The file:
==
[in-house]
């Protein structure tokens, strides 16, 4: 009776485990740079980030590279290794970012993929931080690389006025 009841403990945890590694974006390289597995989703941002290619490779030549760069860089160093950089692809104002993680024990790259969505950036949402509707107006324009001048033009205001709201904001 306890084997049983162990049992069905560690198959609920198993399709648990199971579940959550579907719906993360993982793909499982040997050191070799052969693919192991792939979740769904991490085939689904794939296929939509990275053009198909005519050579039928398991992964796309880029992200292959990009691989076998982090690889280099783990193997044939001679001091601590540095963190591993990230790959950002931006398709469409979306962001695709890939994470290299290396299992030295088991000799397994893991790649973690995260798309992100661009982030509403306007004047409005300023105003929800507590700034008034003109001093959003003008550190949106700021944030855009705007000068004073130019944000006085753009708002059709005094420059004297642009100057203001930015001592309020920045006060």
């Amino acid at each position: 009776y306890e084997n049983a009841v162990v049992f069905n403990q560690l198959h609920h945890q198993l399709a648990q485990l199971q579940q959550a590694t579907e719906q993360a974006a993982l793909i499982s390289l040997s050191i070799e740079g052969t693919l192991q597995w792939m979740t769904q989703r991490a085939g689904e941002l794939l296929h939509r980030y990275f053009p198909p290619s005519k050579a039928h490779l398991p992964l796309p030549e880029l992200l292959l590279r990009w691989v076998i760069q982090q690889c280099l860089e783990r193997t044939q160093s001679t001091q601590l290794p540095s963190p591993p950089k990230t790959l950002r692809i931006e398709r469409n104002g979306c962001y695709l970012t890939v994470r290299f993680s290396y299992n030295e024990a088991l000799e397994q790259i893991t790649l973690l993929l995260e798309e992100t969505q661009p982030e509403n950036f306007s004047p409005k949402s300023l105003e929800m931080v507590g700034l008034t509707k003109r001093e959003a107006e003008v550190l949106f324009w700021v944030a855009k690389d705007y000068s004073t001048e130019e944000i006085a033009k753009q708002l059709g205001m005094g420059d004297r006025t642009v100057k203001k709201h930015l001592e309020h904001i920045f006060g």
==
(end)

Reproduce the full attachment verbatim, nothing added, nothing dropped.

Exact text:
[in-house]
């Protein structure tokens, strides 16, 4: 009776485990740079980030590279290794970012993929931080690389006025 009841403990945890590694974006390289597995989703941002290619490779030549760069860089160093950089692809104002993680024990790259969505950036949402509707107006324009001048033009205001709201904001 306890084997049983162990049992069905560690198959609920198993399709648990199971579940959550579907719906993360993982793909499982040997050191070799052969693919192991792939979740769904991490085939689904794939296929939509990275053009198909005519050579039928398991992964796309880029992200292959990009691989076998982090690889280099783990193997044939001679001091601590540095963190591993990230790959950002931006398709469409979306962001695709890939994470290299290396299992030295088991000799397994893991790649973690995260798309992100661009982030509403306007004047409005300023105003929800507590700034008034003109001093959003003008550190949106700021944030855009705007000068004073130019944000006085753009708002059709005094420059004297642009100057203001930015001592309020920045006060």
């Amino acid at each position: 009776y306890e084997n049983a009841v162990v049992f069905n403990q560690l198959h609920h945890q198993l399709a648990q485990l199971q579940q959550a590694t579907e719906q993360a974006a993982l793909i499982s390289l040997s050191i070799e740079g052969t693919l192991q597995w792939m979740t769904q989703r991490a085939g689904e941002l794939l296929h939509r980030y990275f053009p198909p290619s005519k050579a039928h490779l398991p992964l796309p030549e880029l992200l292959l590279r990009w691989v076998i760069q982090q690889c280099l860089e783990r193997t044939q160093s001679t001091q601590l290794p540095s963190p591993p950089k990230t790959l950002r692809i931006e398709r469409n104002g979306c962001y695709l970012t890939v994470r290299f993680s290396y299992n030295e024990a088991l000799e397994q790259i893991t790649l973690l993929l995260e798309e992100t969505q661009p982030e509403n950036f306007s004047p409005k949402s300023l105003e929800m931080v507590g700034l008034t509707k003109r001093e959003a107006e003008v550190l949106f324009w700021v944030a855009k690389d705007y000068s004073t001048e130019e944000i006085a033009k753009q708002l059709g205001m005094g420059d004297r006025t642009v100057k203001k709201h930015l001592e309020h904001i920045f006060g």